After earning her bachelor’s degree at an HBCU, that is Savannah State University, college basketball player Chantrell Frazier began looking for where to combine her love for forensics and biochemistry. She applied for the Ph.D. program at Florida International University (FIU) and found a home in the Furton Research Lab.
Today, she has made history as the first Black woman at the university to earn her Ph.D. in biochemistry. “March 30th 2022, I walked into a room and walked out making history. I am the first Black woman to graduate with my PhD in Biochemistry at Florida International University,” Frazier wrote on Twitter.
The 28-year-old Tampa native was encouraged by a mentor to take up space as a woman of color in her field. “There’s a major need for people of color, for women of color to invade these spaces,” she told FIU.
“Her research focuses on human scent detection from our hands. It can be applied in forensics and viral detection, (eg Covid-19), and perhaps even determine who could be more prone to mosquito bites. Covid impacted her ability to conduct research on human subjects,” FIU reported.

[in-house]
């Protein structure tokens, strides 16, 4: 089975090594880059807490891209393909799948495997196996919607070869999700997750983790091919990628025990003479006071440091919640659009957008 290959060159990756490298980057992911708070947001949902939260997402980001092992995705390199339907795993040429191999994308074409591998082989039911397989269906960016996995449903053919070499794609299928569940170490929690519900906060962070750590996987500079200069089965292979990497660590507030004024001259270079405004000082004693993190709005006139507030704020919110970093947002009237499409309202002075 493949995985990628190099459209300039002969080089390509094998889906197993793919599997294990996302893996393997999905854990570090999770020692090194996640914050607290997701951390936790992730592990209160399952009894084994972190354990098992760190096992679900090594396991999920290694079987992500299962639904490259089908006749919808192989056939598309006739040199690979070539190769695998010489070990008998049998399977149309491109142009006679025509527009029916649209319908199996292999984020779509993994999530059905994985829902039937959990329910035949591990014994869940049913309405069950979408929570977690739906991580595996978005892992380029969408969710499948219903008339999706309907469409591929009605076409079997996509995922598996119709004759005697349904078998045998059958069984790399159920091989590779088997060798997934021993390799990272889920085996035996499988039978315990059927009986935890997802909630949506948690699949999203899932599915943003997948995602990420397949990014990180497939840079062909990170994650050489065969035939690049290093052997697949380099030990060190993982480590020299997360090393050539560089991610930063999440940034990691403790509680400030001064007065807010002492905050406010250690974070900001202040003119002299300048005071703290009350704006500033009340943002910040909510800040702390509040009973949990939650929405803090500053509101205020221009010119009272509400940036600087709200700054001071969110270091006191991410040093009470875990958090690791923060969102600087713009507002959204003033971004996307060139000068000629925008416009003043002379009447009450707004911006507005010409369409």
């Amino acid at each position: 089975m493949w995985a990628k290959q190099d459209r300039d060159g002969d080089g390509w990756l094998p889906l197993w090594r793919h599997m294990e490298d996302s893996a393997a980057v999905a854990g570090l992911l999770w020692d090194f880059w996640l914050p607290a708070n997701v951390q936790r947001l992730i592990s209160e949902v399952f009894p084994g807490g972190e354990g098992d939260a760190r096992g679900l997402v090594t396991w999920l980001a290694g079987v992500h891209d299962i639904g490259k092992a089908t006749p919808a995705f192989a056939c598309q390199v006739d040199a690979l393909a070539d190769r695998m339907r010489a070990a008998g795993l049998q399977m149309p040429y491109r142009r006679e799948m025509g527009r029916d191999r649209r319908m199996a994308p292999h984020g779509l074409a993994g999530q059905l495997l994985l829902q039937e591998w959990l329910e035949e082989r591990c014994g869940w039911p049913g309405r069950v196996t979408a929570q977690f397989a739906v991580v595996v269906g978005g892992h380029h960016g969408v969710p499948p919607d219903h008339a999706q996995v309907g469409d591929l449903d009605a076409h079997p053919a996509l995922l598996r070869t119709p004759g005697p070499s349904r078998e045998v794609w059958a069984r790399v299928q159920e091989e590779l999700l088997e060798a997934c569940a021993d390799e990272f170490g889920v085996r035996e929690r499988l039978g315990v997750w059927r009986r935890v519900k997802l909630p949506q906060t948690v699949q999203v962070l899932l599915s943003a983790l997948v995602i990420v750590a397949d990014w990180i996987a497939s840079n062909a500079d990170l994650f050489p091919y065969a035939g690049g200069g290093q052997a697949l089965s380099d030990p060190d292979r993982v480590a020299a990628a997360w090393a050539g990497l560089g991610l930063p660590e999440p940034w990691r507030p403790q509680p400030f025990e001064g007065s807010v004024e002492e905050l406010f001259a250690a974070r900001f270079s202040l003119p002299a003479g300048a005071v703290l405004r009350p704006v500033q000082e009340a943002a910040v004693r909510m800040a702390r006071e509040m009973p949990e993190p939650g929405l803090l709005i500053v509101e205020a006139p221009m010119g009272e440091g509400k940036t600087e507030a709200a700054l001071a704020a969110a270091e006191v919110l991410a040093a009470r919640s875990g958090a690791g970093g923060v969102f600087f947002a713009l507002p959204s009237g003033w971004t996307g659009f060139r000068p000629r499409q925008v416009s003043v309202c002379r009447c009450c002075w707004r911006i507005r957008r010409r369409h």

The Florida Education McKnight Fellow and Florida AGEP Pathways Alliance (FL-AGEP) scholar’s groundbreaking research has received departmental funding and funding from the Dubai Police, FIU wrote recently. It said Frazier’s work has “sparked collaborative efforts within the FIU research community, as her optimized protocols have been applied to examine human odor profiles to understanding the odors that attract mosquitos.”
Frazier will now join the faculty at Framingham State University in Massachusetts as a Postdoctoral Teaching Fellowship in Chemistry. She also hopes to encourage more women of color to pursue STEM fields.
Her advice to anyone who would like to follow in her footsteps is: “Don’t be afraid to make mistakes; they can turn into some pretty great lessons.”
She said: “Somewhere along the path where I was heading, I got lost and ended up exactly where I wanted to be.”